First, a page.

Oracle: VMware and EMC vs. RAC

4 10 2009

Over the past couple of months I have been working on a very interesting project focused on helping a customer move away from an outsourced model and bring their IT infrastructure in-house.  Their business revolves around Oracle on the backend, so it is very important that, as they move to hosting it internal, the environment is configured with cost, performance, and availability in mind.

Their initial plans included a migration to Oracle RAC.  While there is nothing wrong with this direction, it can tend to be very costly and complex.  RAC provides for the utmost in database availability but can be very difficult to migrate to in heterogeneous Oracle environments.  Upon searching around for some options I found a whitepaper from VMware concerning the benefits of leveraging ESX with Celerra to host Oracle as an alternative to RAC.

Since the customer is moving away from a Solaris specific hardware deployment to an x86 platform for cost saving reasons, it’s kind of a no brainer to continue in the direction of server virtualization.  That combined with the fact that they will be implementing replicated NS-480 arrays gives them a lot of options and flexibility as compared to RAC.  Beyond having a more flexible infrastructure, I was surprised by some of the performance and cost savings outlined in the whitepaper.  According to the document, for comparable deployments using Oracle 10g RAC EE and Oracle 10g SE virtualized, TPS was around 950 vs. 550 and Users were around 19.000 vs. 10,000 both in favor of Oracle on VMware.  On top of the better performance, Software Licensing Cost per TPS was around $2100 for RAC and $250 for the VMware base configuration.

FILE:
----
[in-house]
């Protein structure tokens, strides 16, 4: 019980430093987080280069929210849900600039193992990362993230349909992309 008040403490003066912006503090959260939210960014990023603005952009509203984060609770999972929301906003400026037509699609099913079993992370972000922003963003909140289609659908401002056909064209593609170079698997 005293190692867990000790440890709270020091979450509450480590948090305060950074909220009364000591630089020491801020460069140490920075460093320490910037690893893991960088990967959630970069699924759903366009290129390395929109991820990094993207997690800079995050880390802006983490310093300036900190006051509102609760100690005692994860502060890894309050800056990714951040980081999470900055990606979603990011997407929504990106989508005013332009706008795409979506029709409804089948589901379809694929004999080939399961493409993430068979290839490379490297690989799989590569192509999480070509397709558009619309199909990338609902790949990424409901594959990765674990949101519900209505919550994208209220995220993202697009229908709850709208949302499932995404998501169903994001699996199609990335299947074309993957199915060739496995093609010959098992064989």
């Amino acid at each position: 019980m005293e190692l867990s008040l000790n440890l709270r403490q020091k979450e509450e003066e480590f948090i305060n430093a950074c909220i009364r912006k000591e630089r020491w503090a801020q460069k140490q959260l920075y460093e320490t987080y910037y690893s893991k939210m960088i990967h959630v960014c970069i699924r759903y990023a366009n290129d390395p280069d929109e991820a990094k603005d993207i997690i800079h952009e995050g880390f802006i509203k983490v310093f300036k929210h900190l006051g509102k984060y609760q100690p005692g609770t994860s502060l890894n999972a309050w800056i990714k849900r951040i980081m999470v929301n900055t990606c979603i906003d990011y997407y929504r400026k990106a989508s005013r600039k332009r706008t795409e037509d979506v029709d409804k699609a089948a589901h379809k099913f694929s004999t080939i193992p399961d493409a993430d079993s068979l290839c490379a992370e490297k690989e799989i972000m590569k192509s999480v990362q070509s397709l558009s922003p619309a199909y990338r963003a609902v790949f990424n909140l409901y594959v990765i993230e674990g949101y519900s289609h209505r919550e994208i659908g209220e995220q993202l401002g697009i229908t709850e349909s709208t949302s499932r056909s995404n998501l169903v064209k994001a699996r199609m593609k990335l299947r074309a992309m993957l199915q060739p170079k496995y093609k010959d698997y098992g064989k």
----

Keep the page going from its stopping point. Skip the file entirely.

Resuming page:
Beyond virtualization the focus on Celerra in the document was mainly around demonstrating the advantages of leveraging multiple protocols for storage connectivity through the different approaches for deployment.  The Celerra platform is key for this reason as it supports NFS, iSCSI, CIFS, and FC in a single, fully redundant, and easy to manage platform.

So if your considering the deployment of RAC in your environment, take a hard look at the following whitepaper.  While the comparison isn’t completely apples to apples, for most environments the virtualization approach can meet the availability and performance requirements at a lower price point.

http://www.vmware.com/files/pdf/partners/oracle/vmw-oracle-virtualizing-oracle-db10g11g-vmware-on-infrastructure.pdf

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